Today I had the pleasure of speaking to Prof. Jeff Terry’s computational physics class at IIT today. The topic was software recovery and was focused on my experience resuscitating the Jeppson pipe network analysis codes. I think this is the third or fourth time I’ve spoken to one of his classes and I always enjoy and appreciate the opportunity.
Recovery and revitalization of legacy scientific code can seem like a daunting task – it doesn’t have to be if you use a phased refactoring strategy. Reduce schedule risk by focusing your efforts with a plan not just to reconstitute a working software build, but to revitalize code so it is testable, maintainable, and ready for enhancement. It may take less effort than you think to get control of your legacy scientific code and change it from being viewed as a liability to the asset it is. Download the Jeppson pipe network flow software recovery white paper.
Today I saw a reference to The new features of Fortran 2018 float past on Twitter. The WG5 standards committee has renamed the forthcoming language revision to Fortran 2018 from Fortran 2015 to reflect a more accurate release date. Many of the changes focus on coarrays and distributed computing but there were several useful clarifications of existing features. I was very happy to see that
FORALL, and arithmetic-
IF have finally been marked as obsolescent and are on their way to the dustbin of computing practice. All but
FORALL are leftovers from FORTRAN 77 and earlier. Modern Fortran provides much better and clearer facilities for persistence, aliasing, and dynamic memory management than
EQUIVALENCEand modern control structures make
DO <label> and arithmetic-
IF redundant. Numeric line IDs seem to attract spaghetti logic so I see the slow deprecation of these features as a welcome change to the language to improve code quality, reliability, and maintainability. When refactoring code, I tend to refactor away all four of these constructs anyway but it is heartening to see the standards committee recognize these features are problematic enough to (eventually) remove them from the language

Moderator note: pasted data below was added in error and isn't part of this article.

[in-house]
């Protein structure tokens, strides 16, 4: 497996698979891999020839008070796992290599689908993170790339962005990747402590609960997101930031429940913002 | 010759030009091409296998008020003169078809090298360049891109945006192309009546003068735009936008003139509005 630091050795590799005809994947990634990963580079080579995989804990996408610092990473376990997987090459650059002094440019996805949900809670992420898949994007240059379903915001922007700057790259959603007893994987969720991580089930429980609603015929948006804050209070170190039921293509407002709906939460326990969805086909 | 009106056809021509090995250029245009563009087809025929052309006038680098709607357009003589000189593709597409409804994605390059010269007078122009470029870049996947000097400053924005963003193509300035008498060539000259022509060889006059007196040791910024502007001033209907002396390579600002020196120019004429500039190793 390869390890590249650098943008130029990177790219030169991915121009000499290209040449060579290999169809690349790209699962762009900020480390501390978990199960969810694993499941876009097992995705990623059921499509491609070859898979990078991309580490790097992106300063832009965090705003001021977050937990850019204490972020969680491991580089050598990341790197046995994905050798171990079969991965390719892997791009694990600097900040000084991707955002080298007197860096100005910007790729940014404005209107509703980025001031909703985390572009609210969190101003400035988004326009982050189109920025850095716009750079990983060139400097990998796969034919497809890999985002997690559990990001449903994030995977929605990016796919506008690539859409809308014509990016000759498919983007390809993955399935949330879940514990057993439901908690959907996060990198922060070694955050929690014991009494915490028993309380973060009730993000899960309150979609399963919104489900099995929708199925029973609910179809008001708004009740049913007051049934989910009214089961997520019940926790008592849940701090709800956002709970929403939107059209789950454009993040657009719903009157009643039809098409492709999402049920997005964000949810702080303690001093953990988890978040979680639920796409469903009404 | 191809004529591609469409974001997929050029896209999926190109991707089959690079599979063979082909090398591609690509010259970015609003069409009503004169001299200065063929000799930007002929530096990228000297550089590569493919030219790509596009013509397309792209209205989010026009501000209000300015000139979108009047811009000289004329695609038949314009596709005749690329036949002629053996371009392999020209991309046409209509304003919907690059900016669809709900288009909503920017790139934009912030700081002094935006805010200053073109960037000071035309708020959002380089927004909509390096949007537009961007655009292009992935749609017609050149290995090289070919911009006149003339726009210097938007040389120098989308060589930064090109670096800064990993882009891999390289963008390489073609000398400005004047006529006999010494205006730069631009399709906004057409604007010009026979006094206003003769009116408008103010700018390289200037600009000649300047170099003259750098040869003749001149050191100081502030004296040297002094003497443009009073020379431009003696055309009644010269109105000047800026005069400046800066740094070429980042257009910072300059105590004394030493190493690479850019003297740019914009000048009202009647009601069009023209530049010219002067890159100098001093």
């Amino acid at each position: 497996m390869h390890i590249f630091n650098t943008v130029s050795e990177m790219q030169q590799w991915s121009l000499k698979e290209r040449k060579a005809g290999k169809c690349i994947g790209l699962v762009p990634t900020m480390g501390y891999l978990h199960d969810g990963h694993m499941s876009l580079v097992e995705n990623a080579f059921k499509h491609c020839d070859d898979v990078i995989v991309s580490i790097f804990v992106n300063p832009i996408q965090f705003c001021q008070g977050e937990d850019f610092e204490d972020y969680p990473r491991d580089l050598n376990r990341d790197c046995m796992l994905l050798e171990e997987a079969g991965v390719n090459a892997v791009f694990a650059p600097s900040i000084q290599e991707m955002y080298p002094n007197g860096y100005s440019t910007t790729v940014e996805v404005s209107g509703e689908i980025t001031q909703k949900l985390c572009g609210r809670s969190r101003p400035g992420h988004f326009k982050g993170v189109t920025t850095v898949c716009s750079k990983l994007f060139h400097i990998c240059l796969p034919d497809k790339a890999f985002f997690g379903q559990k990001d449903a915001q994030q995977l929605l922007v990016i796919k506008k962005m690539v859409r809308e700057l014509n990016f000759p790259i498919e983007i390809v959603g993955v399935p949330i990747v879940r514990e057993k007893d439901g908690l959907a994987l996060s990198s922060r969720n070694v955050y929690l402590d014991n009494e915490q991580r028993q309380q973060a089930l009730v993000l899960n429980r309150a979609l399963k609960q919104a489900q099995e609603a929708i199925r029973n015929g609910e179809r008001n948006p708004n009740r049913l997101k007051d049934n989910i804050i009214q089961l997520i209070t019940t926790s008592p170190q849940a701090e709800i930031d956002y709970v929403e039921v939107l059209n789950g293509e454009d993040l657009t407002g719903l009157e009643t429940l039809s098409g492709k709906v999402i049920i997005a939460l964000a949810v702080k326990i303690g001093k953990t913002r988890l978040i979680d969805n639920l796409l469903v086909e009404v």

In the case of
FORALL, the construct never worked up to its potential and has since been replaced with
DO CONCURRENTwhich fits more into the
DO <iteration style> syntax model.
FORALL is rarely used because it never reliably performed any better than a conventional loop. My early experience with modern Fortran led me to experiment with
FORALL; finding that it didn’t offer any advantages on any of the compilers I used at the time led me to abandon it, though I really need to look deeper into the coarray model for concurrent execution.
If you have had experience applying coarray features to legacy code, please let me know in the comments or via email (address listed on the contact page). I’m curious what strategies you’ve found to work.
I work in a number of different languages depending on the project. For rapid prototyping I use Jupyter Notebook with Python 2 or 3 which is then converted to standalone code, documents are written in Markdown or LaTeX and compiled to HTML or PDF, Fortran is used for heavy computation, etc. I also revitalize a lot of legacy FORTRAN IV and FORTRAN77 code so I frequently find myself wishing I had the capabilities found in the standard libraries of more modern languages. I also miss certain language-specific development tools which don’t have a Fortran equivalent.
In the previous post, I lamented the lack of a standard library in Fortran and briefly reviewed the contents of the standard libraries for both C and Python. While these languages serve different roles than Fortran, they are popular and mature and I felt they were worth investigating for inspiration. This post covers two topics: first, I present a brief summary of how a hypothetical Fortran Standard Library could be created and adopted (the “Big Picture“), and second I look at the standard libraries of Julia, R, and Ada.